Regional brain stem activations during capsaicin inhalation using functional magnetic resonance imaging in humans

Tara G. Bautista, Jennifer Leech, Stuart B. Mazzone, Michael J. Farrell

Research output: Contribution to journalArticleResearchpeer-review

2 Citations (Scopus)

Abstract

Coughing is an airway protective behavior elicited by airway irritation. Animal studies show that airway sensory information is relayed via vagal sensory fibers to termination sites within dorsal caudal brain stem and thereafter relayed to more rostral sites. Using functional magnetic resonance imaging (fMRI) in humans, we previously reported that inhalation of the tussigenic stimulus capsaicin evokes a perception of airway irritation ("urge to cough") accompanied by activations in a widely distributed brain network including the primary sensorimotor, insular, prefrontal, and posterior parietal cortices. Here we refine our imaging approach to provide a directed survey of brain stem areas activated by airway irritation. In 15 healthy participants, inhalation of capsaicin at a maximal dose that elicits a strong urge to cough without behavioral coughing was associated with activation of medullary regions overlapping with the nucleus of the solitary tract, paratrigeminal nucleus, spinal trigeminal nucleus and tract, cardiorespiratory regulatory areas homologous to the ventrolateral medulla in animals, and the midline raphe. Interestingly, the magnitude of activation within two cardiorespiratory regulatory areas was positively correlated ( r2 = 0.47, 0.48) with participants' subjective ratings of their urge to cough. Capsaicin-related activations were also observed within the pons and midbrain. The current results add to knowledge of the representation and processing of information regarding airway irritation in the human brain, which is pertinent to the pursuit of novel cough therapies. NEW & NOTEWORTHY Functional brain imaging in humans was optimized for the brain stem. We provide the first detailed description of brain stem sites activated in response to airway irritation. The results are consistent with findings in animal studies and extend our foundational knowledge of brain processing of airway irritation in humans.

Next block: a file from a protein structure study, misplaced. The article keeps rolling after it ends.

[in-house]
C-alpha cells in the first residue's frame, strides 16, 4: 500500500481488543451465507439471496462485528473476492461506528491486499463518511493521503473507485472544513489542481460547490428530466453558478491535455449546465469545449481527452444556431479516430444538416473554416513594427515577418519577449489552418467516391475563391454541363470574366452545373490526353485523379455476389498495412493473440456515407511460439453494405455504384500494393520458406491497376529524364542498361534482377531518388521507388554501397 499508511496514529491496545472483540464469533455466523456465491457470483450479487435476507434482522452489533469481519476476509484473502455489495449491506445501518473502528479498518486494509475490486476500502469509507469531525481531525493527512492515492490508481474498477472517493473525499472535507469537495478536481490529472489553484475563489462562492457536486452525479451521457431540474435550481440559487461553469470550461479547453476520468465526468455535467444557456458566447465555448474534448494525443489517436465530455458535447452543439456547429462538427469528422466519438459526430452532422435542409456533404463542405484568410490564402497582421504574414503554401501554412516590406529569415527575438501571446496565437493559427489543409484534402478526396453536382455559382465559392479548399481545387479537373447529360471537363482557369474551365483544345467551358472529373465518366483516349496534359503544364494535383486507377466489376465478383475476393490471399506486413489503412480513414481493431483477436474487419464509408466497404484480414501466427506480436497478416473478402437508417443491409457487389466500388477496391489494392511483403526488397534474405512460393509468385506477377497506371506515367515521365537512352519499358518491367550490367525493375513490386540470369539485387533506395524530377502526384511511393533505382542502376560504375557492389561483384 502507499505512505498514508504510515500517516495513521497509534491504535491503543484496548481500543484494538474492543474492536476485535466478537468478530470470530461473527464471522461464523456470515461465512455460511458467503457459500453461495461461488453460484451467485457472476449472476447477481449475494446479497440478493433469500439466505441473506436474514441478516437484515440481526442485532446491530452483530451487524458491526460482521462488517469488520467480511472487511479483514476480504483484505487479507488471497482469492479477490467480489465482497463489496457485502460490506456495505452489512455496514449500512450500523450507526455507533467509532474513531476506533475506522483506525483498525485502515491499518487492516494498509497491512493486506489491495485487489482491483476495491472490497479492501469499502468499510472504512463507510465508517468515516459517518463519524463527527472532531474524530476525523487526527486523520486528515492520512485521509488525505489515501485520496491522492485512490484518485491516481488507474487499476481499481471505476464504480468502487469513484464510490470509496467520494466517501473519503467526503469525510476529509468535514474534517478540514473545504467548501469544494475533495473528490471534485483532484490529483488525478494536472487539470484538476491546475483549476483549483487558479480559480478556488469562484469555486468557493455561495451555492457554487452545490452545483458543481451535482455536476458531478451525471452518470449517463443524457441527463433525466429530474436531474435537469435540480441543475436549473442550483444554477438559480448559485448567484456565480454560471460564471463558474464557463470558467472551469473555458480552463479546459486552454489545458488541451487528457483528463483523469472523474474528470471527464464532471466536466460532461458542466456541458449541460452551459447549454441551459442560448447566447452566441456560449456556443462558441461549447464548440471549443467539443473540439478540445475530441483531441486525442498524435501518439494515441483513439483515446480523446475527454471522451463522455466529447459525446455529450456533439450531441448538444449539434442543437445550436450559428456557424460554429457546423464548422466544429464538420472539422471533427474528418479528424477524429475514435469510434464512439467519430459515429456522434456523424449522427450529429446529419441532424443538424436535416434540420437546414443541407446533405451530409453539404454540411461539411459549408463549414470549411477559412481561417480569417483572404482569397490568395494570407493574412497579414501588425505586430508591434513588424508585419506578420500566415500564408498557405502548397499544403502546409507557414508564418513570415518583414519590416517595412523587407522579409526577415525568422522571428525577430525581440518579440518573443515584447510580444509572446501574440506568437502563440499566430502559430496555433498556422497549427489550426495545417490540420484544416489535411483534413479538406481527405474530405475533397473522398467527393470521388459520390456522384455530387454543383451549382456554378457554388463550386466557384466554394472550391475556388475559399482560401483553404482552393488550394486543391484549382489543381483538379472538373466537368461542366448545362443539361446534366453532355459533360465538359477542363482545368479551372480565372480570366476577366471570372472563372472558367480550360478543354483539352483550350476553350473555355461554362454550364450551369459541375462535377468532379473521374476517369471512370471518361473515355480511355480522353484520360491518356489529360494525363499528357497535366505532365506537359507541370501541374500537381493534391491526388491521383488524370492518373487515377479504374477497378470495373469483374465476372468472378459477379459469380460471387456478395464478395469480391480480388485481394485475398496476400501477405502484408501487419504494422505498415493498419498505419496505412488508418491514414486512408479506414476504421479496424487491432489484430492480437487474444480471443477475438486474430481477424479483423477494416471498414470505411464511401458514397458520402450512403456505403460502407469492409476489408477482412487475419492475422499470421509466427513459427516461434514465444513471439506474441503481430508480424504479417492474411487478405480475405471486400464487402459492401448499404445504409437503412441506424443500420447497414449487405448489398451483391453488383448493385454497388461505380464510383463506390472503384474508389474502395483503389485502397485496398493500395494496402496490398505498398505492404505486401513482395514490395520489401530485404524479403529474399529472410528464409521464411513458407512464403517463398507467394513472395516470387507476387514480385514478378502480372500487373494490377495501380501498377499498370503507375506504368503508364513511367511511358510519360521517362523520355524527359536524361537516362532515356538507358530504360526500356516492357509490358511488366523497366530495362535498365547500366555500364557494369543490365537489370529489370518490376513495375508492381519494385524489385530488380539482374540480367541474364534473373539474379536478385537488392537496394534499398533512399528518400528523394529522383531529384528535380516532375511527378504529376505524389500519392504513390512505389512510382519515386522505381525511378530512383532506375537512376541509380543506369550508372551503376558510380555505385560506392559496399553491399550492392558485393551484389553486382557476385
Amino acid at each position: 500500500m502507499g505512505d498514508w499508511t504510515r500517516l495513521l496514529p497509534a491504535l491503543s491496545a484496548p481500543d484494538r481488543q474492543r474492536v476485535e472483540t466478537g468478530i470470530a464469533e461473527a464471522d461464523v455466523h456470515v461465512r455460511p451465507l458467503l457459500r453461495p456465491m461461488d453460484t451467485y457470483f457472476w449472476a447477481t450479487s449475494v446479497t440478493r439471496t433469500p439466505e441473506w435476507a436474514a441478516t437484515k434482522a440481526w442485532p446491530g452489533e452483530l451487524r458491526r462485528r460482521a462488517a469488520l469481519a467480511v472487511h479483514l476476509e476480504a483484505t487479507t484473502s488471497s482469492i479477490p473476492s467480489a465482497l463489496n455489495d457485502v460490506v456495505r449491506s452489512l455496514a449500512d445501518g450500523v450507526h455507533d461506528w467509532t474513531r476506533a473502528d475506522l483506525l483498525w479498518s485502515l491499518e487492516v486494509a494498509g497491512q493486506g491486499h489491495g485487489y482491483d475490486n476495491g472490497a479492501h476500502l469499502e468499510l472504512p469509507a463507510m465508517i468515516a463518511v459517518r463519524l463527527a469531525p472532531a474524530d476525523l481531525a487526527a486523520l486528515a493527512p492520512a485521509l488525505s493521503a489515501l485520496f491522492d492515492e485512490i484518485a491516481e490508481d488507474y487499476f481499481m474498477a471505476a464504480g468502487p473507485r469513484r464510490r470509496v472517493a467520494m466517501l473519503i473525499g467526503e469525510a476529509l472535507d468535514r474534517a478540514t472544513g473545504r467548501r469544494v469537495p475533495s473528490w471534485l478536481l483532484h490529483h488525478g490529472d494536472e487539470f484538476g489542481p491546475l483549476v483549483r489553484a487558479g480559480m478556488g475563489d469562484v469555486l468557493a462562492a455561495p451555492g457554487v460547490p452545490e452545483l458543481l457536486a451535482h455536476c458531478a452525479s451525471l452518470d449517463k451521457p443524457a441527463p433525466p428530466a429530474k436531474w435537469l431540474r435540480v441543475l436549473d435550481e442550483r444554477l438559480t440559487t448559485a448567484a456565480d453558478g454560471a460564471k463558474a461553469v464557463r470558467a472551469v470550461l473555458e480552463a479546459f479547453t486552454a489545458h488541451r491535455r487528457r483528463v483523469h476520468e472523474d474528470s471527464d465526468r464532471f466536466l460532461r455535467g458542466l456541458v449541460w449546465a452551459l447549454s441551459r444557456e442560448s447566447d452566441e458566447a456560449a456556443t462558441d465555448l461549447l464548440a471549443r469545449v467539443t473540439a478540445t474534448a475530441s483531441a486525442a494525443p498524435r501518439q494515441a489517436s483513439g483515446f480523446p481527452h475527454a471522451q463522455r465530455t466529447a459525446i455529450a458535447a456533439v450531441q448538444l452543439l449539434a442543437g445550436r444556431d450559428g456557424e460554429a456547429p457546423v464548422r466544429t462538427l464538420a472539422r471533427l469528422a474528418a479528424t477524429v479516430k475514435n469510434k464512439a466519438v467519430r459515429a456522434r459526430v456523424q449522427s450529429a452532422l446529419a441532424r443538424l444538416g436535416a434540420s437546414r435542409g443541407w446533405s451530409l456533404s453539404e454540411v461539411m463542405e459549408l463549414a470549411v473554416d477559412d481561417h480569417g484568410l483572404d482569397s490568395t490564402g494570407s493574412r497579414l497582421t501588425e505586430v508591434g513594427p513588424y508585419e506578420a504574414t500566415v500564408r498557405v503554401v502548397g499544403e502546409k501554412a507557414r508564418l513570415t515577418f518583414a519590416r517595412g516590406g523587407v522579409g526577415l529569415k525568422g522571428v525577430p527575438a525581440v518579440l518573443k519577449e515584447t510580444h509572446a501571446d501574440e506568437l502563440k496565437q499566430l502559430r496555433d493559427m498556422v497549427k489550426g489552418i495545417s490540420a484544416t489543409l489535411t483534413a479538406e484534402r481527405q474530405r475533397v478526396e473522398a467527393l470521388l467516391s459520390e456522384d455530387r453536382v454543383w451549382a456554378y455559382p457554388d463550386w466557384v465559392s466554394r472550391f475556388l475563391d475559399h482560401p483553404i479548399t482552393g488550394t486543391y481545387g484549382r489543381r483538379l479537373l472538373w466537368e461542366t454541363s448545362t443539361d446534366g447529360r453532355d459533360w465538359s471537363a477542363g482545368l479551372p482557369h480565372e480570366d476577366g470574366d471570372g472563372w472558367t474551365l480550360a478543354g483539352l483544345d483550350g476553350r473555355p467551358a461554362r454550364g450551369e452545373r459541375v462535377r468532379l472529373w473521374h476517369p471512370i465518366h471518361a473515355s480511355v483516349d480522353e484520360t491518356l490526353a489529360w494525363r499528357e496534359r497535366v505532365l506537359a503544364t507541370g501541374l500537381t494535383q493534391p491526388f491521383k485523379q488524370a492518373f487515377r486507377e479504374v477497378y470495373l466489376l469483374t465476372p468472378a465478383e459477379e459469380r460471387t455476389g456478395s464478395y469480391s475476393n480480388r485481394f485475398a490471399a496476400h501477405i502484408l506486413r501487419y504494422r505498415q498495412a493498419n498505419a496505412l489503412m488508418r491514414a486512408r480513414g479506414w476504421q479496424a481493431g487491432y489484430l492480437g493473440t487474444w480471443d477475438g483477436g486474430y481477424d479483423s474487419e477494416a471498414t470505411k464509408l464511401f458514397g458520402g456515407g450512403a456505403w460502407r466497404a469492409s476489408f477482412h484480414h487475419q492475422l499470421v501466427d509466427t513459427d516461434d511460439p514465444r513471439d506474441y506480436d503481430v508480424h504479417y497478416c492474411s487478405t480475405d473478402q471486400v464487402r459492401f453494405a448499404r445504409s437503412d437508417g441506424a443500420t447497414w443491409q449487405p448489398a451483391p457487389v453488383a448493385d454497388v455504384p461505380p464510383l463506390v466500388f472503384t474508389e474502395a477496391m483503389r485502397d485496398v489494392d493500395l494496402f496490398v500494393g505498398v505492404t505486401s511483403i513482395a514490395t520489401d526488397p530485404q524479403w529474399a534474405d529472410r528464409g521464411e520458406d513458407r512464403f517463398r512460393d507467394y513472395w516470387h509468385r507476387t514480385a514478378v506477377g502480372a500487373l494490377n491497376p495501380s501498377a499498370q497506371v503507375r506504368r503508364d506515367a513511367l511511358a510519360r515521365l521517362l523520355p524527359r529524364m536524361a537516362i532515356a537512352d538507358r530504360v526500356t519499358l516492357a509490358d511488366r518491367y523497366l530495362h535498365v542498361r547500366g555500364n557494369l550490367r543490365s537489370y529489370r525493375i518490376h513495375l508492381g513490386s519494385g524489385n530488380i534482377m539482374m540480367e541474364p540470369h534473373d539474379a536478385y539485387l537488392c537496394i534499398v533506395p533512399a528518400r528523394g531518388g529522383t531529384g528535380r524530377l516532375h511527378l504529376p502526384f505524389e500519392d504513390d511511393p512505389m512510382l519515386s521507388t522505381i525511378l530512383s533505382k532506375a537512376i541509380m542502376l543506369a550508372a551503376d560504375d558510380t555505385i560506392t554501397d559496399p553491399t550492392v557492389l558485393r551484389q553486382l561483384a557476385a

Original languageEnglish
Pages (from-to)1171-1182
Number of pages12
JournalJournal of Neurophysiology
Volume121
Issue number4
DOIs
Publication statusPublished - 1 Apr 2019

Keywords

  • airway irritation
  • brain imaging
  • brain stem
  • cough
  • respiratory sensations

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